The true extent of child sex exploitation in British Asian communities has been underestimated because of taboos about discussing the subject and reporting abuse, campaigners have warned following the publication of a shocking report exposing how hundreds of girls were systematically raped in the town of Rotherham.
The investigation estimated that at least 1,400 children, typically "young white girls", were groomed and sexually exploited between 1997 and 2013 by "large numbers of male perpetrators" mostly from Rotherham's small Pakistani-heritage community.
But the report by Alexis Jay, a former chief inspector of social work in Scotland, also raised issues about under-reporting within British Asian communities, citing concerns that abuse affecting ethnic minorities was often "hidden from sight".
Shaista Gomir, chair of the Muslim Women's Network UK and author of another report into child sex exploitation, told Al Jazeera that many British Asian victims were still falling through the net because traditional notions of shame and honour made them less likely to come forward.
We are whipping Rotherham, but I could name you other areas where the situation is worse and they are doing nothing.
"This is being played up as a racial crime, that it is Asian men on white girls, but there are girls from their own community also involved. That shows very clearly that they don't differentiate and they will try and get their hands on any girl they can," said Gomir.
"These girls have specific vulnerabilities because there is still a tendency to hold girls responsible for the honour of the family. The number of Asian girls involved could well be a lot higher but they will not be reporting it because they don't want to bring dishonour on their families."
Jay's report criticised local officials, politicians and police for a "blatant" collective failure of leadership, and said they had suppressed and ignored three earlier internal reports that should have set alarm bells ringing long before the convictions on child sex offences of five local Asian men in 2010 brought the town into the media spotlight.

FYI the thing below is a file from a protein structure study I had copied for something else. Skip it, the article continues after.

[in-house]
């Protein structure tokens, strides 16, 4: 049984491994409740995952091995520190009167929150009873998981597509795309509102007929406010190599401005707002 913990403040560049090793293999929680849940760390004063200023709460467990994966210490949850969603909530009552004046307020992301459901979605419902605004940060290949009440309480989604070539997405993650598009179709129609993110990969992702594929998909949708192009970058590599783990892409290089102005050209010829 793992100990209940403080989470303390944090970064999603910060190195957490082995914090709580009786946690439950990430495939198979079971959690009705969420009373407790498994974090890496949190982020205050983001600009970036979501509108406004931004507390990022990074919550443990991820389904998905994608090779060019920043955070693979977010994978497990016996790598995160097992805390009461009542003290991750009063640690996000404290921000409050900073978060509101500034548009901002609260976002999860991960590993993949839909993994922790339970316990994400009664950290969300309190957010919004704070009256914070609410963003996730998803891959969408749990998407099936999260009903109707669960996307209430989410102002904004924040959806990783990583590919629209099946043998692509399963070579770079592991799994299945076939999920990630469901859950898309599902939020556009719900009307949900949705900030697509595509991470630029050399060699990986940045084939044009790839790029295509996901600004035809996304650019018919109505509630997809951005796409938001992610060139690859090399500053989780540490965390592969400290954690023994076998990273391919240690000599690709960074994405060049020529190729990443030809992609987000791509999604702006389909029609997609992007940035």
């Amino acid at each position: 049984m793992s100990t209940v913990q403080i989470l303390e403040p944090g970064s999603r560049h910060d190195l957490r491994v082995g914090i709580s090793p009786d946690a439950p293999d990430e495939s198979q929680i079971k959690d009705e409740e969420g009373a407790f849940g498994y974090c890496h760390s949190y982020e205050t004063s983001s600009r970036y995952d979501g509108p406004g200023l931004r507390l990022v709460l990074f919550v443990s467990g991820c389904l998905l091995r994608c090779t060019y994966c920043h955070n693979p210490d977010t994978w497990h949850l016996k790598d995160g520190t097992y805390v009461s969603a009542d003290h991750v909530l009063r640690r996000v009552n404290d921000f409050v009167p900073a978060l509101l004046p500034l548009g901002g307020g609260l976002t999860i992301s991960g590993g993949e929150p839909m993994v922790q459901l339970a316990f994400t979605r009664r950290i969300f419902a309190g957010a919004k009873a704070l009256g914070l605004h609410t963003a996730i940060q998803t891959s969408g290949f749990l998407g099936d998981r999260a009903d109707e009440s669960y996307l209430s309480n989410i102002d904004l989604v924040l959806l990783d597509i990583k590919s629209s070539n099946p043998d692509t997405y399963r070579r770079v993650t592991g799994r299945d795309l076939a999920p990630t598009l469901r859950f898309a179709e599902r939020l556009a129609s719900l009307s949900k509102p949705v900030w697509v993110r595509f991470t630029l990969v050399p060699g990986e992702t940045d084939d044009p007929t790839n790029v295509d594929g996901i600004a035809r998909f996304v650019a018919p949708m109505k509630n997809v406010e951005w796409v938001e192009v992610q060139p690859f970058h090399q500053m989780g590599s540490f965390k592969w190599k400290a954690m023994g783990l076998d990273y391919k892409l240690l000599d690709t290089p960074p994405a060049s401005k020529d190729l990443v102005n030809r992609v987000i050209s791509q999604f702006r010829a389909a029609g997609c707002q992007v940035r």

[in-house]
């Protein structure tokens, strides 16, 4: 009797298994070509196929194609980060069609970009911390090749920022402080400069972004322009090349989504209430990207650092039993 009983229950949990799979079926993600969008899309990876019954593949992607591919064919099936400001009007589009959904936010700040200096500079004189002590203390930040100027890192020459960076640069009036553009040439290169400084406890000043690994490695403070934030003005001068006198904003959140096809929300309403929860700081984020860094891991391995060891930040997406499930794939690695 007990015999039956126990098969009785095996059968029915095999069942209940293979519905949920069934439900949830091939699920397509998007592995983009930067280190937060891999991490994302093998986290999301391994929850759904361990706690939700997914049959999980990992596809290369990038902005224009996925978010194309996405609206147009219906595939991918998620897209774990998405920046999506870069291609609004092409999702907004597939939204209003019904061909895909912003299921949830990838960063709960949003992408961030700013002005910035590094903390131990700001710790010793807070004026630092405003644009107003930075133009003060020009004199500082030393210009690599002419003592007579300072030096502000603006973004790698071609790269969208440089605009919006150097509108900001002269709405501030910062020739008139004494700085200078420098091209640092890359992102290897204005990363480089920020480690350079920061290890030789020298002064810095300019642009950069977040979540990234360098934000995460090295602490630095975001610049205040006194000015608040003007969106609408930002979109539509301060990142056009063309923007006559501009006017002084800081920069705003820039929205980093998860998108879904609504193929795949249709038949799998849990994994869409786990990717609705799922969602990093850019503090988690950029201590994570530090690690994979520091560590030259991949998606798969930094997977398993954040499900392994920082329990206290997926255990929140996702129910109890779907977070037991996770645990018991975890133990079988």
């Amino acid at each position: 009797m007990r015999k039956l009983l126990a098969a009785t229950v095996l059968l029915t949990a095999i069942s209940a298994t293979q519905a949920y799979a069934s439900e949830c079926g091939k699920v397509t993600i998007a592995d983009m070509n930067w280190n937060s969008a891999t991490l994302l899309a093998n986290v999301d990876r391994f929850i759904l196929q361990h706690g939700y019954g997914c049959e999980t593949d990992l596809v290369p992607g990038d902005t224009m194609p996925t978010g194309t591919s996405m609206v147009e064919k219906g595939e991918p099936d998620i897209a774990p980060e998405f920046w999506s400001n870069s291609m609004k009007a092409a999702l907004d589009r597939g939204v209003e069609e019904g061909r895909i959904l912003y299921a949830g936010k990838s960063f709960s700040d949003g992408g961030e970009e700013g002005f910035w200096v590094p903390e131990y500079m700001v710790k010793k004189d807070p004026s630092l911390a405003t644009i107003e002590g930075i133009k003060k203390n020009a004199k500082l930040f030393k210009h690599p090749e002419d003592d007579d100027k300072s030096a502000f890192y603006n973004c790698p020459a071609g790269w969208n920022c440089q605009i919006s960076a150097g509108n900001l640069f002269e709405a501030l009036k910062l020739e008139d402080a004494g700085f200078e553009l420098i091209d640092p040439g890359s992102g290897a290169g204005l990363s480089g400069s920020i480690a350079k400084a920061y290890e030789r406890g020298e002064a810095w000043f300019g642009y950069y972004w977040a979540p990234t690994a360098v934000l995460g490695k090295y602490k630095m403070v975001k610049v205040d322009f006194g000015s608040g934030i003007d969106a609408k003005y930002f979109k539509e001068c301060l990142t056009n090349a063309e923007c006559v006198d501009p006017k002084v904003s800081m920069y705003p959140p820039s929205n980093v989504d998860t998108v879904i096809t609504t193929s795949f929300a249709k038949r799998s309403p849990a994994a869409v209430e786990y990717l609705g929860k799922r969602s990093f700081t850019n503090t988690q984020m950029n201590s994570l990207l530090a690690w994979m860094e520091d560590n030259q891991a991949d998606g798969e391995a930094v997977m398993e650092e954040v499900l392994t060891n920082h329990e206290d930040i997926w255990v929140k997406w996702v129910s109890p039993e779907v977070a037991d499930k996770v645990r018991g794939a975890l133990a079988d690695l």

It also found officials had sought to play down the ethnicity of perpetrators because of concerns of being accused of racism, with some local councillors seemingly unwilling to address the issue because they feared it would damage community cohesion and "give oxygen" to far-right groups.
"Councillors did not engage directly with the Pakistani-heritage community to discuss how best they could jointly address the issue," the report said.
"Some councillors seemed to think it was a one-off problem, which they hoped would go away. Several staff described their nervousness about identifying the ethnic origins of perpetrators for fear of being thought racist; others remembered clear direction from their managers not to do so... This was at best naive, and at worst ignoring a politically inconvenient truth."
A failure to act
Muhbeen Hussain, a local political activist and founder of a group called British Muslim Youth, said it was unacceptable that officials and political leaders appeared to be using political correctness and community relations as an excuse for their failure to take action.
"We accept that there were a large number of Pakistani men involved. The Rotherham Muslim community did not know what was going on, I can assure you, and it is a shock to all of us," Hussain told Al Jazeera. "But the police knew, the social services knew and the council knew and they failed to react and that is what is so disgusting and devastating."